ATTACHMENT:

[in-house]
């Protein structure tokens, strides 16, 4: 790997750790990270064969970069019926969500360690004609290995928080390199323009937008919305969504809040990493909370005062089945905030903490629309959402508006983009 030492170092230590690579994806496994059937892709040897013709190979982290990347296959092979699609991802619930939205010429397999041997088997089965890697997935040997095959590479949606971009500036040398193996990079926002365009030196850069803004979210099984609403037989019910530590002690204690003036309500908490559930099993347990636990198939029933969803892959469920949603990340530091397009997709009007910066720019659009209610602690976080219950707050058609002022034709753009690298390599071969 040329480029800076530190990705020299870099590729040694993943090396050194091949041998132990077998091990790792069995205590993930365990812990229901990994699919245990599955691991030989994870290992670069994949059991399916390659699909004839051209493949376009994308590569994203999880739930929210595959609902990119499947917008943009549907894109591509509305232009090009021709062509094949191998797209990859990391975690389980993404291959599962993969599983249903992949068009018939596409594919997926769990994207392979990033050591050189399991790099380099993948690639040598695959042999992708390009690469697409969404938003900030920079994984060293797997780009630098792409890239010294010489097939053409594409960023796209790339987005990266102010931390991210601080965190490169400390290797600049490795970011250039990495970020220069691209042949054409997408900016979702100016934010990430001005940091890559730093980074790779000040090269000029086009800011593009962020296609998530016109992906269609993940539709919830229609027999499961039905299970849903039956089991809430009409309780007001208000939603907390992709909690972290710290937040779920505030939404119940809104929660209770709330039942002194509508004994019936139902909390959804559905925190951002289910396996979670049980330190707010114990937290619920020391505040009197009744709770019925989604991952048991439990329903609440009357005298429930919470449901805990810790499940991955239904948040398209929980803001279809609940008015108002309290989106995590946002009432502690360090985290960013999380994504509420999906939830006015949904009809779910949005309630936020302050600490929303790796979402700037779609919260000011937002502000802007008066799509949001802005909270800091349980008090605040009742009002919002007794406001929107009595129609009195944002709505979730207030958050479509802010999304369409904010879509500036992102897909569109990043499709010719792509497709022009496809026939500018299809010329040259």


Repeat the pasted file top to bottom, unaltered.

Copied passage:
[in-house]
């Protein structure tokens, strides 16, 4: 790997750790990270064969970069019926969500360690004609290995928080390199323009937008919305969504809040990493909370005062089945905030903490629309959402508006983009 030492170092230590690579994806496994059937892709040897013709190979982290990347296959092979699609991802619930939205010429397999041997088997089965890697997935040997095959590479949606971009500036040398193996990079926002365009030196850069803004979210099984609403037989019910530590002690204690003036309500908490559930099993347990636990198939029933969803892959469920949603990340530091397009997709009007910066720019659009209610602690976080219950707050058609002022034709753009690298390599071969 040329480029800076530190990705020299870099590729040694993943090396050194091949041998132990077998091990790792069995205590993930365990812990229901990994699919245990599955691991030989994870290992670069994949059991399916390659699909004839051209493949376009994308590569994203999880739930929210595959609902990119499947917008943009549907894109591509509305232009090009021709062509094949191998797209990859990391975690389980993404291959599962993969599983249903992949068009018939596409594919997926769990994207392979990033050591050189399991790099380099993948690639040598695959042999992708390009690469697409969404938003900030920079994984060293797997780009630098792409890239010294010489097939053409594409960023796209790339987005990266102010931390991210601080965190490169400390290797600049490795970011250039990495970020220069691209042949054409997408900016979702100016934010990430001005940091890559730093980074790779000040090269000029086009800011593009962020296609998530016109992906269609993940539709919830229609027999499961039905299970849903039956089991809430009409309780007001208000939603907390992709909690972290710290937040779920505030939404119940809104929660209770709330039942002194509508004994019936139902909390959804559905925190951002289910396996979670049980330190707010114990937290619920020391505040009197009744709770019925989604991952048991439990329903609440009357005298429930919470449901805990810790499940991955239904948040398209929980803001279809609940008015108002309290989106995590946002009432502690360090985290960013999380994504509420999906939830006015949904009809779910949005309630936020302050600490929303790796979402700037779609919260000011937002502000802007008066799509949001802005909270800091349980008090605040009742009002919002007794406001929107009595129609009195944002709505979730207030958050479509802010999304369409904010879509500036992102897909569109990043499709010719792509497709022009496809026939500018299809010329040259």